The second read being much faster definitely points to the bottle neck being in the disk subsystem. Both the server and client should be fast enough cpu wise to deal with the GigE speeds. I think the difference in speed that you're seeing between FTP and CIFS is just the over head associated with's a pretty chatty protocal. I would try Bonnie+ or IOZone to get a better benchmark of your storage and filesystem though. At least then you'll have a real world baseline. – 3dinfluence Aug 24 '09 at 14:20 If I read these results correctly, I get about 74 MB/sec sequential read which would be in line with that I see when transfering files using FTP. – weazl Aug 24 '09 at 17:37
Yeah looks like 74MB/sec read and 65MB/sec write. Not too bad for a couple of SATA drives in RAID1. I'm not sure what more to tell you other than your expectations are pretty high for such a small amount of hardware. Cifs has a much higher overhead, and features, compared to ftp. I'm not saying that with some tweaking you can't get a couple more MB/sec out of Samba. You can try the kernel tunables that SaveTheRbtz suggested. I've had good luck with these in the past but the servers were serving files to dozens of clients. I'm not sure how much difference you'll see with a single client. – 3dinfluence Aug 24 '09 at 19:10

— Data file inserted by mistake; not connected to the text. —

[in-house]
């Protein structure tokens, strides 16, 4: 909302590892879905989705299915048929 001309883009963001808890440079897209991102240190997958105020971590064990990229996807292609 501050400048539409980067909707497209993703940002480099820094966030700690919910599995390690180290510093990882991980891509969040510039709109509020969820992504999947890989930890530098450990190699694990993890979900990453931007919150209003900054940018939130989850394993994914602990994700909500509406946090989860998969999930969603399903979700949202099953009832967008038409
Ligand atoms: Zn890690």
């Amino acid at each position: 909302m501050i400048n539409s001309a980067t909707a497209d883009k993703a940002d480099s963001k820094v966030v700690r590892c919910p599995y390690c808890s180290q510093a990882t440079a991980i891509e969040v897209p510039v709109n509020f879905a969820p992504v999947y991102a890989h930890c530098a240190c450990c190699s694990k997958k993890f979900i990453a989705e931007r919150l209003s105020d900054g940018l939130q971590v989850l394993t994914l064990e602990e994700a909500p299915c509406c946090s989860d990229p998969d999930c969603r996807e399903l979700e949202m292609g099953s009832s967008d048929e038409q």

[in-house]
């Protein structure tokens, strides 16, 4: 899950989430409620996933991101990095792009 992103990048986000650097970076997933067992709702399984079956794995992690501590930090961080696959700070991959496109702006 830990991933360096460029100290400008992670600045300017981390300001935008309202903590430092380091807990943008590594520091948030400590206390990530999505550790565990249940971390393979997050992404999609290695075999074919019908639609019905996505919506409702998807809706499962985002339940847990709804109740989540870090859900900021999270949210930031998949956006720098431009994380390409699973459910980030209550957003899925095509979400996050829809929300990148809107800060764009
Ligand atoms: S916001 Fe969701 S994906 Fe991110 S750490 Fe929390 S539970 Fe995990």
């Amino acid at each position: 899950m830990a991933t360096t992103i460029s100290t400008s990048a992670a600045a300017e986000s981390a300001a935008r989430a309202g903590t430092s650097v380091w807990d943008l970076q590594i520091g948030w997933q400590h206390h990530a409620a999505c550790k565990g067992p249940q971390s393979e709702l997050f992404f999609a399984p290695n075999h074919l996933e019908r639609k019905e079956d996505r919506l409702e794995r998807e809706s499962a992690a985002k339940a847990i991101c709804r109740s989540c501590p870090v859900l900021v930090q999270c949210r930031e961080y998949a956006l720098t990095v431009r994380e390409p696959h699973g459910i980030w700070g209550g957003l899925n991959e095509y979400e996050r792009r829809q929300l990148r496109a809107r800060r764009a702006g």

Another thing you can try if your switch supports it is enabling Jumbo frames. You'll also need to enable this on the server and clients. This can lower the TCP overhead involved but there are a lot of devices that do not play well with Jumbo Frames so this may not be a solution but is certainly something that you can experiment with. – 3dinfluence Aug 24 '09 at 19:12

1.Try to increase readahead

# /sbin/blockdev --getra /dev/sdb
# /sbin/blockdev --setra 16384 /dev/sdb

2.Try to change IO Scheduler, and find one with best performance on your workload

# cat /sys/block/hda/queue/scheduler
noop [anticipatory] deadline cfq
echo deadline > /sys/block/hda/queue/scheduler
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Thanks for the tips, didn't seem to do much difference though. =/ – weazl Aug 24 '09 at 19:02
Hmm.. the only thing that i can now suggest you is to play with aio read size = XXXX, read size = XXXX and use sendfile = Yes parameters in smb.conf – SaveTheRbtz Aug 24 '09 at 20:04

Linux disk caching is the reason for the second read being faster, not to mention any H/W disk caching that may be involved.

To improve read performance: Use disk striping, increase RAM, go to the next level of hardware interface to your disks (replace SATA with SAS or FC4), use faster disks (15K RPM instead of 10K), add RAM to your RAID cache.

70MB/s is going to be expensive to improve upon, but you should be able to improve first-read speed some.

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I doubt the disks are the main issue here, when using FTP as a control test I get solid read speeds of around 70-75 MB/sec from uncached files. – weazl Aug 24 '09 at 13:04